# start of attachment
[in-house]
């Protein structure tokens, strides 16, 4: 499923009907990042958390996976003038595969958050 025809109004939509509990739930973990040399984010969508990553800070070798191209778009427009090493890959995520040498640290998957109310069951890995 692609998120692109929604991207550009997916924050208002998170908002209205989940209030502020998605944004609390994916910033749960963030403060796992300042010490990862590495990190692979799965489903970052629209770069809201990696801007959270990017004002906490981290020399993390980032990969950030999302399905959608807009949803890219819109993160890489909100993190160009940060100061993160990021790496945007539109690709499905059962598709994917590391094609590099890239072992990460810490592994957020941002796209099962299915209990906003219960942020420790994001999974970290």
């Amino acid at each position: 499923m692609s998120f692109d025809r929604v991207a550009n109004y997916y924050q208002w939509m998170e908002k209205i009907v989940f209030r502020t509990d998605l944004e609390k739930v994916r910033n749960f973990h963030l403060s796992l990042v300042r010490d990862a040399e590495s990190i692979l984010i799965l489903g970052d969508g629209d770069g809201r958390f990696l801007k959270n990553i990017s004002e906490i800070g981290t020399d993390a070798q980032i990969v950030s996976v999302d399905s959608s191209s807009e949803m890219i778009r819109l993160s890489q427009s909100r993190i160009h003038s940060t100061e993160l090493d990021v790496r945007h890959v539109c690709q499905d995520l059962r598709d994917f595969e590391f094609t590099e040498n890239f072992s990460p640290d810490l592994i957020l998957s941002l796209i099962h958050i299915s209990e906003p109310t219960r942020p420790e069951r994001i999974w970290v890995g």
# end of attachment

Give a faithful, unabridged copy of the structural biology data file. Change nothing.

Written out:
[in-house]
């Protein structure tokens, strides 16, 4: 499923009907990042958390996976003038595969958050 025809109004939509509990739930973990040399984010969508990553800070070798191209778009427009090493890959995520040498640290998957109310069951890995 692609998120692109929604991207550009997916924050208002998170908002209205989940209030502020998605944004609390994916910033749960963030403060796992300042010490990862590495990190692979799965489903970052629209770069809201990696801007959270990017004002906490981290020399993390980032990969950030999302399905959608807009949803890219819109993160890489909100993190160009940060100061993160990021790496945007539109690709499905059962598709994917590391094609590099890239072992990460810490592994957020941002796209099962299915209990906003219960942020420790994001999974970290």
């Amino acid at each position: 499923m692609s998120f692109d025809r929604v991207a550009n109004y997916y924050q208002w939509m998170e908002k209205i009907v989940f209030r502020t509990d998605l944004e609390k739930v994916r910033n749960f973990h963030l403060s796992l990042v300042r010490d990862a040399e590495s990190i692979l984010i799965l489903g970052d969508g629209d770069g809201r958390f990696l801007k959270n990553i990017s004002e906490i800070g981290t020399d993390a070798q980032i990969v950030s996976v999302d399905s959608s191209s807009e949803m890219i778009r819109l993160s890489q427009s909100r993190i160009h003038s940060t100061e993160l090493d990021v790496r945007h890959v539109c690709q499905d995520l059962r598709d994917f595969e590391f094609t590099e040498n890239f072992s990460p640290d810490l592994i957020l998957s941002l796209i099962h958050i299915s209990e906003p109310t219960r942020p420790e069951r994001i999974w970290v890995g």